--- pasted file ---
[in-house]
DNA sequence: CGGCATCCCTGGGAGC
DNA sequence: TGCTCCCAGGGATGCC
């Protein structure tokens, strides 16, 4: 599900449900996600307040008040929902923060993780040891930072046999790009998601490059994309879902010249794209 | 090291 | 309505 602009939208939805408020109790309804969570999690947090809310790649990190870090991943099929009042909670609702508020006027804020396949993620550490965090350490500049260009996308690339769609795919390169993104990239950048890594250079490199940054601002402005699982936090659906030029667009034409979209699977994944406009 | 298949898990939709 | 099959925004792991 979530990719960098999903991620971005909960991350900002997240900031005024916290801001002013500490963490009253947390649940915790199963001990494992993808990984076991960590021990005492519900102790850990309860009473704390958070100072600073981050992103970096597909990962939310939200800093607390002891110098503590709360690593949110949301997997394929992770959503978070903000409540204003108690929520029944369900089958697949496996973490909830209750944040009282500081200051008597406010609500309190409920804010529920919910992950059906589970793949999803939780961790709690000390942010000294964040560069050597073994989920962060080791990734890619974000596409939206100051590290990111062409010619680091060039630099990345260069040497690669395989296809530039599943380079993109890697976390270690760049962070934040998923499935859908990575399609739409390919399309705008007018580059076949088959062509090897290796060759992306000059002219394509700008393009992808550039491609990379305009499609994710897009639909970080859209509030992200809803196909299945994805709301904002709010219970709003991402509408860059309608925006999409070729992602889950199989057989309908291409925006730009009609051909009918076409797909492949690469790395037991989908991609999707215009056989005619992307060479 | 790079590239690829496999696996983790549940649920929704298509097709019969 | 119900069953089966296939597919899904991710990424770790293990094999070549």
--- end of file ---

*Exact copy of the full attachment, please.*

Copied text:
[in-house]
DNA sequence: CGGCATCCCTGGGAGC
DNA sequence: TGCTCCCAGGGATGCC
């Protein structure tokens, strides 16, 4: 599900449900996600307040008040929902923060993780040891930072046999790009998601490059994309879902010249794209 | 090291 | 309505 602009939208939805408020109790309804969570999690947090809310790649990190870090991943099929009042909670609702508020006027804020396949993620550490965090350490500049260009996308690339769609795919390169993104990239950048890594250079490199940054601002402005699982936090659906030029667009034409979209699977994944406009 | 298949898990939709 | 099959925004792991 979530990719960098999903991620971005909960991350900002997240900031005024916290801001002013500490963490009253947390649940915790199963001990494992993808990984076991960590021990005492519900102790850990309860009473704390958070100072600073981050992103970096597909990962939310939200800093607390002891110098503590709360690593949110949301997997394929992770959503978070903000409540204003108690929520029944369900089958697949496996973490909830209750944040009282500081200051008597406010609500309190409920804010529920919910992950059906589970793949999803939780961790709690000390942010000294964040560069050597073994989920962060080791990734890619974000596409939206100051590290990111062409010619680091060039630099990345260069040497690669395989296809530039599943380079993109890697976390270690760049962070934040998923499935859908990575399609739409390919399309705008007018580059076949088959062509090897290796060759992306000059002219394509700008393009992808550039491609990379305009499609994710897009639909970080859209509030992200809803196909299945994805709301904002709010219970709003991402509408860059309608925006999409070729992602889950199989057989309908291409925006730009009609051909009918076409797909492949690469790395037991989908991609999707215009056989005619992307060479 | 790079590239690829496999696996983790549940649920929704298509097709019969 | 119900069953089966296939597919899904991710990424770790293990094999070549």